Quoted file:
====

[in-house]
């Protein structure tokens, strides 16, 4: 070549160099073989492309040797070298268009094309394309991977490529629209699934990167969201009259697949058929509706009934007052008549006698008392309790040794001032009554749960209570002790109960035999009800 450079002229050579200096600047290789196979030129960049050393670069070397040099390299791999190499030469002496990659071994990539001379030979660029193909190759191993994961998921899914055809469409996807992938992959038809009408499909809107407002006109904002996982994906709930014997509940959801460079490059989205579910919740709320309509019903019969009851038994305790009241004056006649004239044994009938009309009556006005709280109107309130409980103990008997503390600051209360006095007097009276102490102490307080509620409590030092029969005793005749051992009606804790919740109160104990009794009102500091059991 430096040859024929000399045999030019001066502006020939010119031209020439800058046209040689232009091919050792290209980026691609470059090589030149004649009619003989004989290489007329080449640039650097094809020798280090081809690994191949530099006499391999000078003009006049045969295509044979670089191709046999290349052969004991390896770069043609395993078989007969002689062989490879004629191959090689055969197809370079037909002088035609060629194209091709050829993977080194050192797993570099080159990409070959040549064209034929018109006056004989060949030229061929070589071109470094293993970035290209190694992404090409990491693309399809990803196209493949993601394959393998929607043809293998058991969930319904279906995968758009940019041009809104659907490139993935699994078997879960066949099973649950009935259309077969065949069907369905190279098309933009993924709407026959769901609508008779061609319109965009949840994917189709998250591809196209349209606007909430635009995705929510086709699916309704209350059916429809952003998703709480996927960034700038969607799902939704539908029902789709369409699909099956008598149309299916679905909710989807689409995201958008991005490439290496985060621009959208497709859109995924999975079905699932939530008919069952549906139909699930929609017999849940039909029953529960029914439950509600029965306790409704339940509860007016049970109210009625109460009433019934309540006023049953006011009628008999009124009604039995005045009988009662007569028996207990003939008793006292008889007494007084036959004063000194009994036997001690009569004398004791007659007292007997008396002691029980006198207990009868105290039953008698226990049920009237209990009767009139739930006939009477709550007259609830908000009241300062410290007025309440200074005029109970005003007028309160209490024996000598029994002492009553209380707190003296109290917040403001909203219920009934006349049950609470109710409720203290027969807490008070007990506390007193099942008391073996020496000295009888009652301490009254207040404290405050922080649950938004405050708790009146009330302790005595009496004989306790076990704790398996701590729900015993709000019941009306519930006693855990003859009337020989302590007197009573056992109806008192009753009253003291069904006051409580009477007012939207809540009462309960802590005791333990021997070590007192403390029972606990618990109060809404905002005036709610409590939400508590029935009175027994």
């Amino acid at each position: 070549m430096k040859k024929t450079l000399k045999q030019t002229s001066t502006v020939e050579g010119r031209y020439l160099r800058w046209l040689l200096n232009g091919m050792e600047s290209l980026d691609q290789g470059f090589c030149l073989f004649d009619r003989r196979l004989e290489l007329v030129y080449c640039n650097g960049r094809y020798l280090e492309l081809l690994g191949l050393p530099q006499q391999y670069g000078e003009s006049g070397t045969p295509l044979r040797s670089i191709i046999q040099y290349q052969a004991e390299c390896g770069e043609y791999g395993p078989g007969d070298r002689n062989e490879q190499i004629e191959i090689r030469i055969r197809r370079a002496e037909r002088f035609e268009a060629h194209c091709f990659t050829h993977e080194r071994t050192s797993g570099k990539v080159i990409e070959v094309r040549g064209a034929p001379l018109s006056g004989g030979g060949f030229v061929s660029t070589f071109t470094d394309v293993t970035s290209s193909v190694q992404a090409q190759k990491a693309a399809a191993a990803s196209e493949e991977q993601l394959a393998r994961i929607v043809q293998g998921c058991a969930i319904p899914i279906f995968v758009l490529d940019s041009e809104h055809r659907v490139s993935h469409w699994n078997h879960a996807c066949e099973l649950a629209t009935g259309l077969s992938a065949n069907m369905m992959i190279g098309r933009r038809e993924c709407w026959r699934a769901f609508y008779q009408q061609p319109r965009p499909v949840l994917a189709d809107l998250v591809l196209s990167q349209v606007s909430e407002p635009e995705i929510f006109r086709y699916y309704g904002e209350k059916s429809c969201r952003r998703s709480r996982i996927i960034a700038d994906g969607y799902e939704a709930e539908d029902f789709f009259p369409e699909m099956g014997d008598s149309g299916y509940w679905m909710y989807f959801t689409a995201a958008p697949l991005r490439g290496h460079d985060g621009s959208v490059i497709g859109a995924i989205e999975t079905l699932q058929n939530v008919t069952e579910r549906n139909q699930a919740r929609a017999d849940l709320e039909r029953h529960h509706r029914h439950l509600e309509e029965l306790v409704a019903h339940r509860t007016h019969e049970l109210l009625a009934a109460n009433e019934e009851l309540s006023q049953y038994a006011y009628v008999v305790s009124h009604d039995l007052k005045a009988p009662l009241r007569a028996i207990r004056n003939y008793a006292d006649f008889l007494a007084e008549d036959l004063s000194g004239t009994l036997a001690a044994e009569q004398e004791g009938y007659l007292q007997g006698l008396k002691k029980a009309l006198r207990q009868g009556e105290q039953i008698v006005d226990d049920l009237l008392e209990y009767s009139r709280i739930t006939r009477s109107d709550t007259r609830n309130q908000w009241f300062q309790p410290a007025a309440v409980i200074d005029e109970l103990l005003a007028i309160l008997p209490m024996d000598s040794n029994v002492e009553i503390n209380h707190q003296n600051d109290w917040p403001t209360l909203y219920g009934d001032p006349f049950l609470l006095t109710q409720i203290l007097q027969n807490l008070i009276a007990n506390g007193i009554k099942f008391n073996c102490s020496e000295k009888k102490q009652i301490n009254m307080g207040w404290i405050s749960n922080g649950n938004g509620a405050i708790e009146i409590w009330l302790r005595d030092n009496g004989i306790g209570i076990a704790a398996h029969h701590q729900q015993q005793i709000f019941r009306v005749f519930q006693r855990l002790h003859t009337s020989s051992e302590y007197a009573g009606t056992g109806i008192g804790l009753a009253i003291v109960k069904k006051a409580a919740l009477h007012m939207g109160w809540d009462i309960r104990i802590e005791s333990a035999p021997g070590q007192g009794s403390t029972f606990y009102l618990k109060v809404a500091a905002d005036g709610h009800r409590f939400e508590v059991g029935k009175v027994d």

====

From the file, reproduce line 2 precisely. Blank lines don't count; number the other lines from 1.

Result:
């Protein structure tokens, strides 16, 4: 070549160099073989492309040797070298268009094309394309991977490529629209699934990167969201009259697949058929509706009934007052008549006698008392309790040794001032009554749960209570002790109960035999009800 450079002229050579200096600047290789196979030129960049050393670069070397040099390299791999190499030469002496990659071994990539001379030979660029193909190759191993994961998921899914055809469409996807992938992959038809009408499909809107407002006109904002996982994906709930014997509940959801460079490059989205579910919740709320309509019903019969009851038994305790009241004056006649004239044994009938009309009556006005709280109107309130409980103990008997503390600051209360006095007097009276102490102490307080509620409590030092029969005793005749051992009606804790919740109160104990009794009102500091059991 430096040859024929000399045999030019001066502006020939010119031209020439800058046209040689232009091919050792290209980026691609470059090589030149004649009619003989004989290489007329080449640039650097094809020798280090081809690994191949530099006499391999000078003009006049045969295509044979670089191709046999290349052969004991390896770069043609395993078989007969002689062989490879004629191959090689055969197809370079037909002088035609060629194209091709050829993977080194050192797993570099080159990409070959040549064209034929018109006056004989060949030229061929070589071109470094293993970035290209190694992404090409990491693309399809990803196209493949993601394959393998929607043809293998058991969930319904279906995968758009940019041009809104659907490139993935699994078997879960066949099973649950009935259309077969065949069907369905190279098309933009993924709407026959769901609508008779061609319109965009949840994917189709998250591809196209349209606007909430635009995705929510086709699916309704209350059916429809952003998703709480996927960034700038969607799902939704539908029902789709369409699909099956008598149309299916679905909710989807689409995201958008991005490439290496985060621009959208497709859109995924999975079905699932939530008919069952549906139909699930929609017999849940039909029953529960029914439950509600029965306790409704339940509860007016049970109210009625109460009433019934309540006023049953006011009628008999009124009604039995005045009988009662007569028996207990003939008793006292008889007494007084036959004063000194009994036997001690009569004398004791007659007292007997008396002691029980006198207990009868105290039953008698226990049920009237209990009767009139739930006939009477709550007259609830908000009241300062410290007025309440200074005029109970005003007028309160209490024996000598029994002492009553209380707190003296109290917040403001909203219920009934006349049950609470109710409720203290027969807490008070007990506390007193099942008391073996020496000295009888009652301490009254207040404290405050922080649950938004405050708790009146009330302790005595009496004989306790076990704790398996701590729900015993709000019941009306519930006693855990003859009337020989302590007197009573056992109806008192009753009253003291069904006051409580009477007012939207809540009462309960802590005791333990021997070590007192403390029972606990618990109060809404905002005036709610409590939400508590029935009175027994």